The spy row which erupted between Japan and Russia earlier this month appears to have had its greatest immediate impact on military contacts between the two countries. Officials from Japan’s Defense Agency announced on September 14 that they were postponing two major events in this area: a planned visit to Japan by a Russian military delegation which was to have been headed by a top Ground Forces commander, Russian Colonel General Yury Burkeeev; and a planned ten-day visit to Russia by some thirty Japanese military officers. Both visits were to have begun this week. The Japanese announcement came one week after the September 7 arrest of Shigehiro Hagisaki, a researcher at Japan’s National Institute for Defense Studies, on charges that he has passed classified information to the naval attache at the Russian embassy (see the Monitor, September 11). The Japanese announcement also came a day after Russian military authorities had confirmed that the military exchanges between the two countries would go ahead as planned, despite the spy row. The Japanese action has apparently also thrown into doubt a planned November visit to Japan by Russian Defense Minister Igor Sergeev.
Russian military and diplomatic officials expressed some surprise over the postponements. A Defense Ministry spokesman was quoted on September 15 as saying that the Japanese move would slow down the expansion of contacts between the defense establishments of the two countries. He said that the blame for this would lie squarely with Tokyo. Russian Deputy Foreign Minister Aleksandr Losyukov expressed “regret and bewilderment” over the postponements, and suggested that they were particularly discordant because they came so soon after President Vladimir Putin’s September 3-5 visit to Tokyo. Russian Foreign Minister Igor Ivanov, meanwhile, reportedly asked the Japanese government to deal with the espionage row in a more subdued fashion. In talks with Japanese Foreign Minister Yohei Kono at the UN in New York, Ivanov reportedly urged Tokyo to deal with the spy wrangle behind closed doors. “We should try to prevent [the case] from hurting our sound relations,” Ivanov was quoted as saying (Russian agencies, September 15; Reuters, Japan Times, September 16).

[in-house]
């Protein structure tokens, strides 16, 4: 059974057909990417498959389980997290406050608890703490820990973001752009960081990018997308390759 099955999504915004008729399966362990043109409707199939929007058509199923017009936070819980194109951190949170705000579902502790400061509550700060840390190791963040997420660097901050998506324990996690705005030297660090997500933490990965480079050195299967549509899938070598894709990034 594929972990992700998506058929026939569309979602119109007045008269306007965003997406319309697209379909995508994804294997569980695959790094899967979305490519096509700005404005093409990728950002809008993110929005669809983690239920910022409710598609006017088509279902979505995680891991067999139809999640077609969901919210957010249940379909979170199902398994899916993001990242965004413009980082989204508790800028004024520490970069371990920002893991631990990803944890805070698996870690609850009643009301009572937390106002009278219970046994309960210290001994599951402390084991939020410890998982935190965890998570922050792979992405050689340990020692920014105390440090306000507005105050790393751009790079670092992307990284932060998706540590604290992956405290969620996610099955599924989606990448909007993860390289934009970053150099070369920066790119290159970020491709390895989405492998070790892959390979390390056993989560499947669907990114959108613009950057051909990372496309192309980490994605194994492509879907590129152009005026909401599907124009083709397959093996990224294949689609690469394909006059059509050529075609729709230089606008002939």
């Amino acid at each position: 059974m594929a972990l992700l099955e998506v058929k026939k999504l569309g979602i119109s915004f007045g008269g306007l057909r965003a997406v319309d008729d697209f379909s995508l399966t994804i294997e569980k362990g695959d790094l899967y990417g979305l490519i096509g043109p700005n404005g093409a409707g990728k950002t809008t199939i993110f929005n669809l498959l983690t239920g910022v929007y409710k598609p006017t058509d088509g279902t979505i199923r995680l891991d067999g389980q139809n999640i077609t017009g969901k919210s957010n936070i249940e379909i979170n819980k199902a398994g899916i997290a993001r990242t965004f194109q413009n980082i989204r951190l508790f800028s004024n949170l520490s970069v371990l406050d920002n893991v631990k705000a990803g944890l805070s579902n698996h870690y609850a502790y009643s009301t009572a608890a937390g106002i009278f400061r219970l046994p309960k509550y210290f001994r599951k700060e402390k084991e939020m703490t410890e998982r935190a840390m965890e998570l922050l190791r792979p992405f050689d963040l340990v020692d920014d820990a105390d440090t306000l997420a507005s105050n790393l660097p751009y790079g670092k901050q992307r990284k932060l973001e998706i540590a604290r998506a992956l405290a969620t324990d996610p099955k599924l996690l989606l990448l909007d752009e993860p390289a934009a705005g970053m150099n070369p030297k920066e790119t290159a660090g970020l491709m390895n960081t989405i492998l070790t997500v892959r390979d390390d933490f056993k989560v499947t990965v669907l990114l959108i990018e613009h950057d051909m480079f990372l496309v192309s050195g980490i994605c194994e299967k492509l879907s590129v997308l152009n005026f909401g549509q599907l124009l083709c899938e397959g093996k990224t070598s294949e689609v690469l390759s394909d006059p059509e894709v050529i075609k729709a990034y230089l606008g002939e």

Both Ivanov and Kono reportedly agreed in New York that the spy row should not be allowed to harm their countries’ efforts at concluding a peace treaty and resolving the Kuril Islands territorial row. The Japanese postponement of the military meetings, however, will undoubtedly generate increased speculation that Tokyo is acting out of pique at the results of Putin’s summit talks with Japanese Prime Minister Yoshiro Mori. During the talks Putin formally rejected an earlier Japanese proposal aimed at ensuring the ultimate return of the four disputed Kuril Islands–called the “Northern Territories” in Japan–to Japanese sovereignty. Putin’s rebuff of Tokyo’s plan dashed hopes in Japan that the islands row might finally be resolved in its own favor. It also appeared to guarantee that the two countries would unable to finalize a peace treaty by the end of this year, as Japanese government leaders in particular had been hoping to do. Russian commentators had charged in the immediate aftermath of Hagisaki’s well-publicized arrest that Japanese leaders had instigated the spy row in order to punish Moscow for failing to make concessions on the territorial issue (see the Monitor, September 11).
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